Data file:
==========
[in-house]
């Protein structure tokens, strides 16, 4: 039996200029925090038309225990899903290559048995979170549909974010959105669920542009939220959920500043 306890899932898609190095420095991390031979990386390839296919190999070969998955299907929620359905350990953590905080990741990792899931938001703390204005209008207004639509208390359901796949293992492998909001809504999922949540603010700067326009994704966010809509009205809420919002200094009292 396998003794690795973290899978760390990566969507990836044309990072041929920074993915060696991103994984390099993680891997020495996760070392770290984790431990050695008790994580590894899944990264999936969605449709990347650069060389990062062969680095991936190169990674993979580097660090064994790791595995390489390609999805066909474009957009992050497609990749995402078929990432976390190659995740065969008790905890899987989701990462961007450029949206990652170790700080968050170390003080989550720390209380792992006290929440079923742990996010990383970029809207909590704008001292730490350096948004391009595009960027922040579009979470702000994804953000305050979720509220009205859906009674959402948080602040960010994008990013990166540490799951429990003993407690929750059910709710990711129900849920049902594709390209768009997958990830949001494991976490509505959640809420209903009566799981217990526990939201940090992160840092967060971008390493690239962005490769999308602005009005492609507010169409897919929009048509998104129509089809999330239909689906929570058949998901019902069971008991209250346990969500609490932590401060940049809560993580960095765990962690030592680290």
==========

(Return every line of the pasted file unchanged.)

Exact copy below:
[in-house]
């Protein structure tokens, strides 16, 4: 039996200029925090038309225990899903290559048995979170549909974010959105669920542009939220959920500043 306890899932898609190095420095991390031979990386390839296919190999070969998955299907929620359905350990953590905080990741990792899931938001703390204005209008207004639509208390359901796949293992492998909001809504999922949540603010700067326009994704966010809509009205809420919002200094009292 396998003794690795973290899978760390990566969507990836044309990072041929920074993915060696991103994984390099993680891997020495996760070392770290984790431990050695008790994580590894899944990264999936969605449709990347650069060389990062062969680095991936190169990674993979580097660090064994790791595995390489390609999805066909474009957009992050497609990749995402078929990432976390190659995740065969008790905890899987989701990462961007450029949206990652170790700080968050170390003080989550720390209380792992006290929440079923742990996010990383970029809207909590704008001292730490350096948004391009595009960027922040579009979470702000994804953000305050979720509220009205859906009674959402948080602040960010994008990013990166540490799951429990003993407690929750059910709710990711129900849920049902594709390209768009997958990830949001494991976490509505959640809420209903009566799981217990526990939201940090992160840092967060971008390493690239962005490769999308602005009005492609507010169409897919929009048509998104129509089809999330239909689906929570058949998901019902069971008991209250346990969500609490932590401060940049809560993580960095765990962690030592680290």